Who knew the digital revolution could be such a rush? Best Buy did — and it's selling more pricey gadgets and hook-up services than anybody.
The temperature outside is five degrees above zero. But that seems to have escaped the dozen shoppers waiting on a recent morning for Best Buy Co.'s latest concept store, in suburban Minneapolis, to open at 10 a.m. Inside, salesclerks in blue shirts and khakis scramble to finish restocking.
A three-story-high display of flat-screen TVs blares on the rear wall — an inviting tower of babble at the center of pricey multimedia gadgets. This is try-and-buy at its most tempting. Play with videogames. Burn a CD. Watch or, better yet, make movies. One interactive pod in the center of the 45,000-square-foot store offers a leather recliner with power assist ($1,299). Hit the remote and the 42-inch Zenith liquid-plasma flat-panel screen ($2,999) roars to life. Another button surfs the Net or downloads tunes from a PC ($1,349). The video resolution is as good as you'll find in a theater. Check out the four sets of Klipsch speakers ($1,886): A $500 woofer is cleverly concealed inside the chair's seat, earning it the nickname "butt kicker." Total price for the complete "digital life room": $15,419 — cables and service plans could add 20 percent or more. The displays, the wares, the bundled offerings — all part of Best Buy's latest attempt to separate your wallet from you.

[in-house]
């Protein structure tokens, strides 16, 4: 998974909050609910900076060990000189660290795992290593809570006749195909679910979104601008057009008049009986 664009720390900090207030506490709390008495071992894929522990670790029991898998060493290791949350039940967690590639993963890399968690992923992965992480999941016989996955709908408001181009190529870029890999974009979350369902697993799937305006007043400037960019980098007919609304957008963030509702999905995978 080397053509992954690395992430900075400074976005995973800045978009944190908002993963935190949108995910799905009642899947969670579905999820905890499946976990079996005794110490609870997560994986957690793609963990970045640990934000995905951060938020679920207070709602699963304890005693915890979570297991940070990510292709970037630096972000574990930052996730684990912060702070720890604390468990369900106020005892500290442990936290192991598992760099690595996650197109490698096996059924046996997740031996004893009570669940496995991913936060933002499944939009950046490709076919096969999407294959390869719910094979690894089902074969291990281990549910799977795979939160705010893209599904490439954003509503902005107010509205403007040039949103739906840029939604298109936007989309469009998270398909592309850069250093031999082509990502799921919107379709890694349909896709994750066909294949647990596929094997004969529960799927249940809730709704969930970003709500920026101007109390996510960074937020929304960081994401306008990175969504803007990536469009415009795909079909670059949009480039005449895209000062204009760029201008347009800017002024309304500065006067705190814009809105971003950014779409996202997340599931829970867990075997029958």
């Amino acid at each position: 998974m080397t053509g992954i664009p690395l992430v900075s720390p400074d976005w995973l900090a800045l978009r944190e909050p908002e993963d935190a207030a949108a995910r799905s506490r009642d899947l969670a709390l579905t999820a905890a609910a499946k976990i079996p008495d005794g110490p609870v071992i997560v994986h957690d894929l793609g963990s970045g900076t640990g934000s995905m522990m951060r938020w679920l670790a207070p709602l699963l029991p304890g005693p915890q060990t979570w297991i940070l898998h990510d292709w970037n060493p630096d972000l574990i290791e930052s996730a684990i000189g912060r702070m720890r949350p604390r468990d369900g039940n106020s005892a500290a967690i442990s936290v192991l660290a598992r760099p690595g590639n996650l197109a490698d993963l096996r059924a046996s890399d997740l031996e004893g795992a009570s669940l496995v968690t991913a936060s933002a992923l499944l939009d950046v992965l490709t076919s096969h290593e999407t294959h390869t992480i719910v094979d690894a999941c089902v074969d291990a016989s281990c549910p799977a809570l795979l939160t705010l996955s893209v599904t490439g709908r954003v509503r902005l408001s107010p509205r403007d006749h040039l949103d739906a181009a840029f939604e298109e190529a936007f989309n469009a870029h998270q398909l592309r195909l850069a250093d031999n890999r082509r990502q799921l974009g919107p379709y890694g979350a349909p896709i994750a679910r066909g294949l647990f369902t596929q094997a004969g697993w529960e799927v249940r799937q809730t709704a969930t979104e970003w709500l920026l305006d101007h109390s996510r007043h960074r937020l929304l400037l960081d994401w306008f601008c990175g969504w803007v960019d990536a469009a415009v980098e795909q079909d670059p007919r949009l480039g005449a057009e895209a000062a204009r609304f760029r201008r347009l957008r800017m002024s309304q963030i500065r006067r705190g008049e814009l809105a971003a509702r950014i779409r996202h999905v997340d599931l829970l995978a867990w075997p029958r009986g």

The Maple Grove, Minn., store is one of a few dozen Best Buy outlets putting on the glitz. It's offering more of the latest in the growing acreage of really cool stuff that's now widely available — MP3 players, digital cameras, giant TVs, DVD burners, satellite notebooks and radios, wireless gizmos. People can't get enough of these fun devices, and those who've already bought them can't seem to upgrade fast enough. More and more toys are on the way, thanks to the constant innovation that makes them more powerful, faster, cheaper, smaller in many cases and better able to "talk" to each other. So overhyped, so overly long in coming, the digital revolution is finally here, — and Best Buy has become its mightiest foot soldier.
If successful, such company outlets will spread to its other 576 U.S. stores. Yes, the retailer that is best known for grab-and-go electronics, videogames and software at low prices is reinventing itself again — the fourth distinct incarnation in its 37-year history. This time the focus is on bundling high-end electronics with service and installation — without losing its low-price reputation. If it sounds lunatic, it is. "Nobody has been able to do this before," says Bradbury H. Anderson, the chain's 54-year-old chief executive. "If we can only figure out the puzzle." He's muddling through with the support of founder, friend and Chairman Richard M. Schulze, who hired Anderson as a stereo salesman in 1973 and gave him the top job in July 2002.